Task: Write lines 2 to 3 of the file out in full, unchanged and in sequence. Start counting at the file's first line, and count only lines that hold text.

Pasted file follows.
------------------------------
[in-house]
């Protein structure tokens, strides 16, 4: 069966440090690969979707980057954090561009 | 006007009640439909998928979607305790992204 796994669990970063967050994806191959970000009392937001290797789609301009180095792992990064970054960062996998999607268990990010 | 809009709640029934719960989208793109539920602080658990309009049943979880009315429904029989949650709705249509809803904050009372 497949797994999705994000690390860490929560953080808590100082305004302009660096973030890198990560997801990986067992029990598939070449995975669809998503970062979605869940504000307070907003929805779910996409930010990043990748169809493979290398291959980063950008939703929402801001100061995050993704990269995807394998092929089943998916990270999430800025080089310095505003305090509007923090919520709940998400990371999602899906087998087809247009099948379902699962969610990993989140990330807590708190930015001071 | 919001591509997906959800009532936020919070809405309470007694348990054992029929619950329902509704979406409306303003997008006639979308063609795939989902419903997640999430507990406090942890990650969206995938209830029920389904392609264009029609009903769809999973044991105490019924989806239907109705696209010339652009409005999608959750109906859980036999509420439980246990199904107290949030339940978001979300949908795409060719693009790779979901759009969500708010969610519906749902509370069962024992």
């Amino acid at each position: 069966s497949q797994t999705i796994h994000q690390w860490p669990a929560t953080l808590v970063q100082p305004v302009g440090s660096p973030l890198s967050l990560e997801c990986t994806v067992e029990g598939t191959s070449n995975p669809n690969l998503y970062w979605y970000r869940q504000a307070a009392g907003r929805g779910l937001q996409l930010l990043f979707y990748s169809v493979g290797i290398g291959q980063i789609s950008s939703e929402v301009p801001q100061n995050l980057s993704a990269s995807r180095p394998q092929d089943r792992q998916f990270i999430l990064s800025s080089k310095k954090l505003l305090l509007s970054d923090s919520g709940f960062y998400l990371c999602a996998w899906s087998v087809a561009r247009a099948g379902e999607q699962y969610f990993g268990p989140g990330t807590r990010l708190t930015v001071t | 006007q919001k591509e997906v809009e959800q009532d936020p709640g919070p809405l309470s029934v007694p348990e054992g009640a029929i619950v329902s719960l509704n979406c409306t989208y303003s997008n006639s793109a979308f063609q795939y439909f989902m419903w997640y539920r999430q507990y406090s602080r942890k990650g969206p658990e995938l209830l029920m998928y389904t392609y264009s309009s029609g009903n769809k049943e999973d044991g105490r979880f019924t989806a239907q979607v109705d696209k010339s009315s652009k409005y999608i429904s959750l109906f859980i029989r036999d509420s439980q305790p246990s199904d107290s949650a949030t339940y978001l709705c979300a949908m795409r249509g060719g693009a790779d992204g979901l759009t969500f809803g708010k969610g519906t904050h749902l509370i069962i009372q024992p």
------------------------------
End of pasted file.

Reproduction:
């Protein structure tokens, strides 16, 4: 069966440090690969979707980057954090561009 | 006007009640439909998928979607305790992204 796994669990970063967050994806191959970000009392937001290797789609301009180095792992990064970054960062996998999607268990990010 | 809009709640029934719960989208793109539920602080658990309009049943979880009315429904029989949650709705249509809803904050009372 497949797994999705994000690390860490929560953080808590100082305004302009660096973030890198990560997801990986067992029990598939070449995975669809998503970062979605869940504000307070907003929805779910996409930010990043990748169809493979290398291959980063950008939703929402801001100061995050993704990269995807394998092929089943998916990270999430800025080089310095505003305090509007923090919520709940998400990371999602899906087998087809247009099948379902699962969610990993989140990330807590708190930015001071 | 919001591509997906959800009532936020919070809405309470007694348990054992029929619950329902509704979406409306303003997008006639979308063609795939989902419903997640999430507990406090942890990650969206995938209830029920389904392609264009029609009903769809999973044991105490019924989806239907109705696209010339652009409005999608959750109906859980036999509420439980246990199904107290949030339940978001979300949908795409060719693009790779979901759009969500708010969610519906749902509370069962024992």
């Amino acid at each position: 069966s497949q797994t999705i796994h994000q690390w860490p669990a929560t953080l808590v970063q100082p305004v302009g440090s660096p973030l890198s967050l990560e997801c990986t994806v067992e029990g598939t191959s070449n995975p669809n690969l998503y970062w979605y970000r869940q504000a307070a009392g907003r929805g779910l937001q996409l930010l990043f979707y990748s169809v493979g290797i290398g291959q980063i789609s950008s939703e929402v301009p801001q100061n995050l980057s993704a990269s995807r180095p394998q092929d089943r792992q998916f990270i999430l990064s800025s080089k310095k954090l505003l305090l509007s970054d923090s919520g709940f960062y998400l990371c999602a996998w899906s087998v087809a561009r247009a099948g379902e999607q699962y969610f990993g268990p989140g990330t807590r990010l708190t930015v001071t | 006007q919001k591509e997906v809009e959800q009532d936020p709640g919070p809405l309470s029934v007694p348990e054992g009640a029929i619950v329902s719960l509704n979406c409306t989208y303003s997008n006639s793109a979308f063609q795939y439909f989902m419903w997640y539920r999430q507990y406090s602080r942890k990650g969206p658990e995938l209830l029920m998928y389904t392609y264009s309009s029609g009903n769809k049943e999973d044991g105490r979880f019924t989806a239907q979607v109705d696209k010339s009315s652009k409005y999608i429904s959750l109906f859980i029989r036999d509420s439980q305790p246990s199904d107290s949650a949030t339940y978001l709705c979300a949908m795409r249509g060719g693009a790779d992204g979901l759009t969500f809803g708010k969610g519906t904050h749902l509370i069962i009372q024992p």